‘A flower that blooms in adversity is the most rare and beautiful of them all’, said Mulan’s father to her after she royally screwed up and pissed off the matchmaker.
‘All that is great, but why are you telling me this’, you ask. It’s not just the ending of the story that is important, see?
Early this year, I had the good fortune of spending 10 days exploring Vietnam (with a spending budget of 400$) with some of my closest friends. It was a surreal experience, in every way. Vietnam, I’ve fallen in love with you. I’ve fallen in love with your people, all smiles. I still salivate over your Pho and Banh Mi.
But that’s not what I wanted to talk about. I wanted to talk about the war. The aftermath, specifically. We stumbled upon this amazing museum in Hanoi. Most other museums in Vietnam stored old war weaponry and artifacts, this one had an exhibition that showcased memories too. I had jot down a few of them before they flitted away from me, and I feel like all of you’d benefit from reading the same. So here goes.
Finding memories – A special display that attempts to recreate the struggle of the Vietnamese people and overcome the pain and loss of war and achieve victory. An attempt to show the valour and kindness with which they treated those they considered foes. 45 years have now passed.
‘We returned to America with a jacket and a travelling bag with personal belongings provided by the Vietnamese Government. A lot of us returned home with a bamboo fan and a tobacco pipe used in Hoa Lo prison as souvenirs.’
~Lieutenant Junior Grade Porter Alexander Halyburton
‘At the place I lived before (Cell no. 6), there were some old grape trees. It had a window above as well, through that some Vietnamese soldiers in upper floors often threw candies and cigarettes to me.. In the traditional Tet holiday, we prisoners had chances to visit the street. Hanoians at that time were pretty small to me, females were wearing black pants, males were wearing high neck shirts with four pockets on. Now I don’t see these scenery anywhere..’
~Everett Alvarez Jr.
‘Farmers were so hospitable, they treated evacuees very well. They share all that was bitter and sweet with us. Those who had large houses would receive evacuees. Poor households that couldn’t take evacuees wished they could help. They usually came to give us sweet potatoes and yams.’
~ Mrs Nguyen My Hanh, Vietnam National Symphony Orchestra
‘My house was in Thanh Am, right next to the battlefield on the dam of Duong river. US Aircraft dropped lots of bombs. Everyone evacuated, no one stayed except for me and two other mothers in the Soldiers’ Mothers union. I considered soldiers as my own sons. I only had a son. He worked as a missile soldier, I missed him all the time. Every day we brought food and drinks to the battlefields, whatever we had at home we brought to them, everything, even boiled sweet potatoes..
After every bombing, the three of us ran into the battlefields to check on them. That day, bombs hit us, we shouted their names loudly, each of them. After that they moved to the other side of the river, we travelled all the way to the other side just to visit them once.’
~ Mrs Nguyen Thi Hao, Thuong Thanh Village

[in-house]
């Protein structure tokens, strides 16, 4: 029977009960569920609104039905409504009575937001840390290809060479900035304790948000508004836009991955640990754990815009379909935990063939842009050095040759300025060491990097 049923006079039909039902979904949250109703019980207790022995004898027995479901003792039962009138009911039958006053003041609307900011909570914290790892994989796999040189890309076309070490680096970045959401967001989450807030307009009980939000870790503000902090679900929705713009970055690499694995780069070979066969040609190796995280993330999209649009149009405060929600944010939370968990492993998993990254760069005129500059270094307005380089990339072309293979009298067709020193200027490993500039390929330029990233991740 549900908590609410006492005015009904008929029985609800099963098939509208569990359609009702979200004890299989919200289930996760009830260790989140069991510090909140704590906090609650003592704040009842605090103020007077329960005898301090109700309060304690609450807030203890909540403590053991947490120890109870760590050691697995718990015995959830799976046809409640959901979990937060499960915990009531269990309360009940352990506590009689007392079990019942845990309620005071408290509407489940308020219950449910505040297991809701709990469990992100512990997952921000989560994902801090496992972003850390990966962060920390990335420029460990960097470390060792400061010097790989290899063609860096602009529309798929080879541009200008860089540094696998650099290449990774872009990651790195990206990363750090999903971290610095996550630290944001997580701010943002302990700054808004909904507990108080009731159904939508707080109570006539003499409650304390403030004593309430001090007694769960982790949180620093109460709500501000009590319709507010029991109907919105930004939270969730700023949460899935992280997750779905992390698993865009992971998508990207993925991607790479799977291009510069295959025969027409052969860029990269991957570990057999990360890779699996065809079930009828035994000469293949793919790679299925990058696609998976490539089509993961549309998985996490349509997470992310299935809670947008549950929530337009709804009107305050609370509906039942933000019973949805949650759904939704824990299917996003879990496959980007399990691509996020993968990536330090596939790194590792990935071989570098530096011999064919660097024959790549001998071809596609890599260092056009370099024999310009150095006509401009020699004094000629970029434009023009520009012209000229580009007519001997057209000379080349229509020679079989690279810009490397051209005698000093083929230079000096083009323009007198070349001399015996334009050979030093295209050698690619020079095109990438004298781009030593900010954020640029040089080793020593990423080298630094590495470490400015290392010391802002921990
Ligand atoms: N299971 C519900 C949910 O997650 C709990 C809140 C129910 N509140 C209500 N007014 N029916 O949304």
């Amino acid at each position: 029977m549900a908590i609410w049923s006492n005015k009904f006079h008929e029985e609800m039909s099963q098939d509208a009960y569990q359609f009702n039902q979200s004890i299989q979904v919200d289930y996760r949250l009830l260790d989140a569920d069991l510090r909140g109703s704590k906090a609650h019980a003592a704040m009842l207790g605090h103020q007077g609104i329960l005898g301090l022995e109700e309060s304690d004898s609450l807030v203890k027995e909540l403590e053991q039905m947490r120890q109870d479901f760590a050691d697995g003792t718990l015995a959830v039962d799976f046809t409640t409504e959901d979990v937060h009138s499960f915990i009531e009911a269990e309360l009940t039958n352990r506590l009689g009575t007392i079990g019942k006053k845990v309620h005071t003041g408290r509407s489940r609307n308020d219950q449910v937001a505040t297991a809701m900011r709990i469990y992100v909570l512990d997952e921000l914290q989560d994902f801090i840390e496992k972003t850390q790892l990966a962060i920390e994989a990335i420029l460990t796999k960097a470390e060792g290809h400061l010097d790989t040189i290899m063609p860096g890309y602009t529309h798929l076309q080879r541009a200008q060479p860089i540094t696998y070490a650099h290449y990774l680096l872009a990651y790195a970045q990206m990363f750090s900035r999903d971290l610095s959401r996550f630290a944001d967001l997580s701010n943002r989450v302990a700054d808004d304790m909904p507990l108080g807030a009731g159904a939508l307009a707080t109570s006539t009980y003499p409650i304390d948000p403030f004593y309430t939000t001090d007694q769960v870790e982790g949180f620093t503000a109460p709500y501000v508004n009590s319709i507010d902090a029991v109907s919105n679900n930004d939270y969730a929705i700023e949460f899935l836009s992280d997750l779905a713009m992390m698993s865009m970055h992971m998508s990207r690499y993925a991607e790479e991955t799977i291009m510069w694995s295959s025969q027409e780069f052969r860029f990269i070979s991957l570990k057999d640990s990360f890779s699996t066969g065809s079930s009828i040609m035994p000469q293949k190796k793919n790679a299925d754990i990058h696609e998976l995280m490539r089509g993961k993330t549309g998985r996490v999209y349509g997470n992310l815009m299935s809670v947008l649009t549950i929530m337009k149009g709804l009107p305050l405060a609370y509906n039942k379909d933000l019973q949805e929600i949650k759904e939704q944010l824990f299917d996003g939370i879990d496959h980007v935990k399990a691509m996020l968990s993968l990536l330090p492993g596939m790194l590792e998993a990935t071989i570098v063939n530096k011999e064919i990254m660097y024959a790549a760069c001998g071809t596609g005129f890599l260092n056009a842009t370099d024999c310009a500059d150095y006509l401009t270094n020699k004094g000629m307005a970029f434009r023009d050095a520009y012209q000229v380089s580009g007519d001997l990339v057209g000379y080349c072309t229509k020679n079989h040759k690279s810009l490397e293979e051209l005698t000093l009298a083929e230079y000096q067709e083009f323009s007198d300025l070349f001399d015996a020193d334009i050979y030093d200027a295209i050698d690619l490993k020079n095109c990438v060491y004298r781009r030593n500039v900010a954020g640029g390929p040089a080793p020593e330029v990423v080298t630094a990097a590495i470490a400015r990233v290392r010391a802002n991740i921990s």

Despite the day and night, constant threat of bombs, four female soldiers determined to stay in a small observation tower in Giang Bien (Gia Lam) to mark the locations of Craters, Nguyen Thi Minh was commander in chief. They tied their bodies to iron bars so that they wouldn’t be driven out by the pressure of bombs…
~ Vietnam People’s Army Publishing house
‘Dear Alan, We are all fine and all send their love and prayers. We are living in Tacma now and I bought you some apartments to keep me busy. I am going for my PhD. I mainly do repair work at your apts. Combination professor-plumber. I’m waiting for you to do your chores around here.
Dear Dad, I’m wearing your clothes for halloween. I want a playhouse in the back yard. I can dance good now. Love Kathy and Helen’
~ Letter to Alan Leslie B when he was in Vietnam from his wife Helen Catherine B and their daughter
‘In the night of December 26th, 1972, under a shelter of Viet Nam People’s Army, I covered my ears tightly so I didn’t have to hear the sound of the B-52 bombs. I wondered what my life would be. To think that not long ago, I myself flew over these roofs and dropped bombs down on them. I wondered if I’d be killed by bombs from my own fellow men.’
~ Pilot John Harry Yuil who was captured in the year 1972
‘All people had to evacuate! But my grandma refused to leave…. She stayed in our house, market alley, Kham Thien. When the US sent in the B-52s to attack Ha Noi, my mom was worried about her. A few days afterward, my mom sent my elder brother to bicycle all the way back to Ha Noi to pick her up to the evacuation area.
It was incredibly lucky for us because US aircraft dropped bombs on our living area a day after my grandma left. The house that my family lived in turned into a gaping bomb hole. The neighbors who stayed were all killed. A six-member-family was all killed, no one was left. I remember some of my classmates were also murdered by bombs…’
~Mr. Tran Hung, left Ha Noi for evacuation with his family
‘The fear soaked through every muscle, every period of sleep. At night, I put on all the coats for my son, Phong, so he wouldn’t catch a cold in case we had to move down to air-raid shelter. Children were so miserable during wartime. Phong was born in 1966, born into bombs like this. He learned to speak very early. 9-month old and could already speak very clearly. Besides ‘mom’ and ‘dad’, the first word that he learnt was ‘run’. Whenever he heard the sound of aircrafts, he would make ‘u…u…’ sounds imitating them, and then shout, ” mom..mom..dad..dad..run..run..run” and hold his arms out to be carried.
~Mrs Trinh Tanh Nang
(None of the photos are related to the narrators. They were captured by me during the trip)